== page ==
Using Dry Milk for Baking

Use dry milk for baking, even if you don't like to drink it. It's cheaper than buying whole milk. Also, dry milk tastes better if you refrigerate it after it's mixed.

By Robin from Washington, IA

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August 10, 20060 found this helpful

I learned years ago to use dry milk-- dry-- so buy what ever kind you want. Then figure out how much of the powder makes one cup-- put the powder in the biscuit mix ( or whatever) then use plain water for the fluid. Sounds kinda wierd but once upon a time I had to figure meals for 30 days at a time-- shopping and menus for 5 because payday was once a month-- I learned a lot!

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August 10, 20060 found this helpful

You also cannot taste the difference when it is mixed with chocolate! I use a kind in the yellow bag (now it comes in the bulk bin, but my mother gave me a package from her local food bank) and it is the smoothest mixing I have ever used. My DH still can't stand the taste, but my older son will drink it as long as there is chocolate!

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August 11, 20060 found this helpful

I have never bought dry milk. I've tasted years ago and didn't really care for it but that was in the days before I ever drank skim milk. I probably wouldn't mind it now. The only thing about putting it in cooking is sometimes you really need a richer milk for certain recipes or it just doesn't taste right. I drink skim milk but buy 2 % for the kids and that's what I usually use in cooking where it will make a difference.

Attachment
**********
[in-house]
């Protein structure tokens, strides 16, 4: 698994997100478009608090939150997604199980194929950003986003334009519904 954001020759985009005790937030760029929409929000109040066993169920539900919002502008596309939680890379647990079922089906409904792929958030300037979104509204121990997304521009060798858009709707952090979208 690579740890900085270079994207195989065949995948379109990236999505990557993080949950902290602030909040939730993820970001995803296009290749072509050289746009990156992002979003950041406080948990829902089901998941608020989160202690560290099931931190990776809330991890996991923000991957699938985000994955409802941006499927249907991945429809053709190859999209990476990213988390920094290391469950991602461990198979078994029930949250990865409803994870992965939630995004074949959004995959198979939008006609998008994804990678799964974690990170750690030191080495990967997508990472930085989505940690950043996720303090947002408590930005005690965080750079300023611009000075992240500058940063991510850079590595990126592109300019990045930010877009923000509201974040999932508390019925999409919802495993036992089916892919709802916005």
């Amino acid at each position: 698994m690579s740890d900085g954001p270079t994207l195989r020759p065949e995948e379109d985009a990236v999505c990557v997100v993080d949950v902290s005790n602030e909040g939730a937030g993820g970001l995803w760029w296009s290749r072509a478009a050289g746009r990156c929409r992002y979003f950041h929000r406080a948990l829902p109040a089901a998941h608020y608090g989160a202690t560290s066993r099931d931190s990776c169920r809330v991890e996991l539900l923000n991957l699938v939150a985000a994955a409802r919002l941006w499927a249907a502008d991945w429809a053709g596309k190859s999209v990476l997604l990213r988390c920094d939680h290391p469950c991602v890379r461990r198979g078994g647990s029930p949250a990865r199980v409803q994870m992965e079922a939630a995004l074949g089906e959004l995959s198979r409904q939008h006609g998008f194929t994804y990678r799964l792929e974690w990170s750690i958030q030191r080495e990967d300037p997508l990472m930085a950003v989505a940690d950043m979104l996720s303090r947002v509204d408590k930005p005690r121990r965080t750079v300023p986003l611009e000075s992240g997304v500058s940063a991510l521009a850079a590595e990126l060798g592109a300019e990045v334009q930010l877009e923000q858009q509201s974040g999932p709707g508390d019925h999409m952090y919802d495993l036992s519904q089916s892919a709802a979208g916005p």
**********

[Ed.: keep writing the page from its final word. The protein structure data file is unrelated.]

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August 11, 20060 found this helpful

Just be sure to check prices first - in my area dry milk is more expensive than regular milk.

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April 24, 20070 found this helpful

Also for using in your bath water (milk bath). relaxing.soothing.

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February 1, 20120 found this helpful

Way back in early Weight Watchers days, I used to drink dry milk but didn't like the taste either, so I added a pack of sugar sub to a cup & it made all the difference. I am now lactose intolerant (sob!) so I rely on expensive soy milk - the best being Soy Slender either vanilla or chocolate - but still add that sugar sub to a glass. For baking, I find any kind of dry milk is fine and of course it's required in bread makers, so it's always a good thing to have on hand.

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February 1, 20120 found this helpful

Way back in early Weight Watchers days, I used to drink dry milk but didn't like the taste either, so I added a pack of sugar sub to a cup & it made all the difference. I am now lactose intolerant (sob!) so I rely on expensive soy milk - the best being Soy Slender either vanilla or chocolate - but still add that sugar sub to a glass. For baking, I find any kind of dry milk is fine and of course it's required in bread makers, so it's always a good thing to have on hand.

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